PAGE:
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Chase Utley Is The Unluckiest Man In Baseball

This early in the baseball season, most hitting statistics are worthless. Numbers like on-base percentage and slugging percentage — the core components of a hitter’s value — mean little in samples as small as 100 plate appearances. Without the usual tools, baseball columnists have to turn to other, more reliable (but offbeat) stats. Last week it was catchers’ pitch framing. This week: it’s how much a guy can punish a ball.

Until recently, hard hits were the kind of thing you could see but not always quantify. Fortunately, Statcast has come to the rescue. The new camera tracking technology, installed in all Major League Baseball ballparks in 2015, isn’t just about dissecting defense. It also offers an unparalleled view of hitting. Its cameras track a ball’s speed as it leaves the bat, allowing us to see when a hitter makes good and bad contact.

It’s good to smoke the ball. All else being equal, pitches that are struck harder tend to become hits more often1 and are more likely to fall for extra-base hits.


Each additional mile per hour of batted ball velocity equates to an 18-point increase in OPS (on-base plus slugging). In other words, a hitter who smokes the ball tends to be better.2

Even so, some hitters have managed to escape their expected OPS. Either they have been the beneficiaries of good luck, or they’ve found some way to perform that doesn’t depend on hitting the ball hard. In most cases, we should expect their OPS to come back to what it should be, given how well they hit the ball.

Let’s take a look at some of the players who are outperforming their velocities the most.

Chris Young 81.9 1.028 0.622 0.406
Adrian Gonzalez 90.4 1.166 0.775 0.392
Bryce Harper 88.3 1.084 0.738 0.346
Nelson Cruz 92.6 1.153 0.814 0.338
Dee Gordon 83.2 0.982 0.645 0.337

Dee Gordon stands out on the list of overachievers.3 This analysis isn’t quite fair to Gordon, because we aren’t taking into account running speed, and that’s Gordon’s calling card. Gordon’s legs turn lightly struck grounders into hits and stretch singles into doubles. They allow him to make the most of his otherwise mediocre defense and fringe bat.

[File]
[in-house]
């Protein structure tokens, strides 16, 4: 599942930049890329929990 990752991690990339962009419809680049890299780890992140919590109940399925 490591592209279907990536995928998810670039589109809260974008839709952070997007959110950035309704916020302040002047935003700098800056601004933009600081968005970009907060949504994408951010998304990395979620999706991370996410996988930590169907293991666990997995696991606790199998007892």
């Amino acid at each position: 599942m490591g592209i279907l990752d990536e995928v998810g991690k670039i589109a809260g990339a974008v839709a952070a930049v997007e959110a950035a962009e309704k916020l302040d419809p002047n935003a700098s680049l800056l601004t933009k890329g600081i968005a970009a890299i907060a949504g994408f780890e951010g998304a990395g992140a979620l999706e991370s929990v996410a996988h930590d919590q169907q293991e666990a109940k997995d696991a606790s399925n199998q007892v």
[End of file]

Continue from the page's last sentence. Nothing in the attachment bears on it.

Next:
Even so, we shouldn’t expect Gordon to keep up this kind of OPS. His current batted ball velocity is 10th-worst among the 225 regulars I examined, placing him in some poor company: the likes of Alberto Callaspo (OPS of .640), Omar Infante (.633), and Marlins teammate Ichiro Suzuki (.660).4 Most of the hitters with batted ball velocity as low as Gordon’s have substantially worse performance than him, suggesting that Dee Gordon’s speed is uniquely effective or that he’s in line for some regression. Both statements are probably true to some extent: Gordon has thrived on speed for as long as he’s been in the majors, but this is a new and unsustainable level.

But just as Gordon has exceeded all expectations, others have fallen behind.

Chase Utley 87.7 0.389 0.726 -0.336
Rene Rivera 86.8 0.399 0.710 -0.311
Everth Cabrera 88.7 0.456 0.745 -0.289
Mike Napoli 93.0 0.542 0.822 -0.280
Jordy Mercer 88.7 0.480 0.745 -0.265

Meet Chase Utley, the unluckiest man in baseball. The Phillies second baseman is cursed with a .115 batting average on balls in play (BABIP), meaning that about a tenth of the balls he puts on the field get him safely to base. An average BABIP mark is about .300, and while there is some variation between players, it’s usually on the order of a few dozen points, not 200.

Some have argued that Utley ought to be benched. Given his age (36) and the wear and tear second basemen face, Utley could be in a steep decline. Statcast’s batted ball statistics say otherwise. Utley’s batted ball velocity is a little below average, not elite — but below average would be an incredible improvement from Utley’s .389 OPS. (Since I started writing this article, his BABIP has already increased by 12 points and his OPS by 14.)

Utley’s Statcast readings present an interesting contradiction with other kinds of batted ball data. Others have noticed that Utley might be hitting fewer line drives and making weaker contact, but these analyses rely on guys in the stands who manually diagnose each batted ball. These manual data collection efforts have proven error-prone in the past.

In contrast, the batted ball velocity data comes from automated camera tracking. The technology is still young, and undoubtedly there are hidden problems to be worked out. Already, Jeff Sullivan has noted that some batted balls have been assigned implausible velocities, indicating that we need to take these numbers with a grain of salt. It’s possible, too, that hitters’ batted ball velocity will regress to meet their OPSs, instead of their OPSs regressing to what we’d expect given their hit velocity.

In Utley, we have a player whose Statcast data doesn’t match the conventional narrative. If the commentators and traditional data sources are correct, Utley is headed toward a premature retirement. If Statcast is right, Utley has an about average bat, one that should recover. The Phillies just have to stick by him long enough to let him do it.


  1. Preliminarily, it appears that batted ball velocity tends to stabilize much more quickly than the traditional offensive numbers. Velocity reaches a correlation of 0.7 with itself in as few as 15 batted balls.

  2. With an R2 value of 0.1475, this is a significant relationship.

  3. Gordon’s excellence extends to FanGraph’s wins above replacement metric, where he’s first.

  4. Numbers current as of the writing of this article.

Rob Arthur is a former baseball columnist for FiveThirtyEight. He also wrote about crime.